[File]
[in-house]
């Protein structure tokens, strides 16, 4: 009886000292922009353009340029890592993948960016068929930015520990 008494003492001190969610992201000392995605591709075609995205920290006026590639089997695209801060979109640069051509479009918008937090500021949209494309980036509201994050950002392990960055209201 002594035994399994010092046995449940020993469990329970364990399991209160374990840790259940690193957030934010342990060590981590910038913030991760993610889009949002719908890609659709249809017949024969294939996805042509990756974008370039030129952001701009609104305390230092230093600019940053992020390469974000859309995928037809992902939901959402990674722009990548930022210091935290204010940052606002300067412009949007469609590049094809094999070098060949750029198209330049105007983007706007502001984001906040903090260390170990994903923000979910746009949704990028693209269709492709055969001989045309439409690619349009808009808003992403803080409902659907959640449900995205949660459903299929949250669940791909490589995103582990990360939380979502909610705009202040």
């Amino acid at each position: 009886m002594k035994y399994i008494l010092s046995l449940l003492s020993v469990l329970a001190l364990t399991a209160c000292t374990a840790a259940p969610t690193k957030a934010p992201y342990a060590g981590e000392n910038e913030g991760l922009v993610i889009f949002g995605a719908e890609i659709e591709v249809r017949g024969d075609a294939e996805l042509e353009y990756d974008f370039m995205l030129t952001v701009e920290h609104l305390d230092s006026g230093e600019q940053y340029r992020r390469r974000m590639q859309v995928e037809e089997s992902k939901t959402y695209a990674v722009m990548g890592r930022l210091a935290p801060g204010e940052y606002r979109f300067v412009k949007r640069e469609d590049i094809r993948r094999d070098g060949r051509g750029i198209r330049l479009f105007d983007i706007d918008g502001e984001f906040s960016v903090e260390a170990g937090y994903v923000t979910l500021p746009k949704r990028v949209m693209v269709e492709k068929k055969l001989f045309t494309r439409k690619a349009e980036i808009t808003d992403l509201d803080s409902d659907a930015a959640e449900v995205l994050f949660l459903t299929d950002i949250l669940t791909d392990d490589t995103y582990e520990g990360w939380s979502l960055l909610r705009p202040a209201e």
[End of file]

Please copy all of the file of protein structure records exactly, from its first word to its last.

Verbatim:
[in-house]
């Protein structure tokens, strides 16, 4: 009886000292922009353009340029890592993948960016068929930015520990 008494003492001190969610992201000392995605591709075609995205920290006026590639089997695209801060979109640069051509479009918008937090500021949209494309980036509201994050950002392990960055209201 002594035994399994010092046995449940020993469990329970364990399991209160374990840790259940690193957030934010342990060590981590910038913030991760993610889009949002719908890609659709249809017949024969294939996805042509990756974008370039030129952001701009609104305390230092230093600019940053992020390469974000859309995928037809992902939901959402990674722009990548930022210091935290204010940052606002300067412009949007469609590049094809094999070098060949750029198209330049105007983007706007502001984001906040903090260390170990994903923000979910746009949704990028693209269709492709055969001989045309439409690619349009808009808003992403803080409902659907959640449900995205949660459903299929949250669940791909490589995103582990990360939380979502909610705009202040």
């Amino acid at each position: 009886m002594k035994y399994i008494l010092s046995l449940l003492s020993v469990l329970a001190l364990t399991a209160c000292t374990a840790a259940p969610t690193k957030a934010p992201y342990a060590g981590e000392n910038e913030g991760l922009v993610i889009f949002g995605a719908e890609i659709e591709v249809r017949g024969d075609a294939e996805l042509e353009y990756d974008f370039m995205l030129t952001v701009e920290h609104l305390d230092s006026g230093e600019q940053y340029r992020r390469r974000m590639q859309v995928e037809e089997s992902k939901t959402y695209a990674v722009m990548g890592r930022l210091a935290p801060g204010e940052y606002r979109f300067v412009k949007r640069e469609d590049i094809r993948r094999d070098g060949r051509g750029i198209r330049l479009f105007d983007i706007d918008g502001e984001f906040s960016v903090e260390a170990g937090y994903v923000t979910l500021p746009k949704r990028v949209m693209v269709e492709k068929k055969l001989f045309t494309r439409k690619a349009e980036i808009t808003d992403l509201d803080s409902d659907a930015a959640e449900v995205l994050f949660l459903t299929d950002i949250l669940t791909d392990d490589t995103y582990e520990g990360w939380s979502l960055l909610r705009p202040a209201e």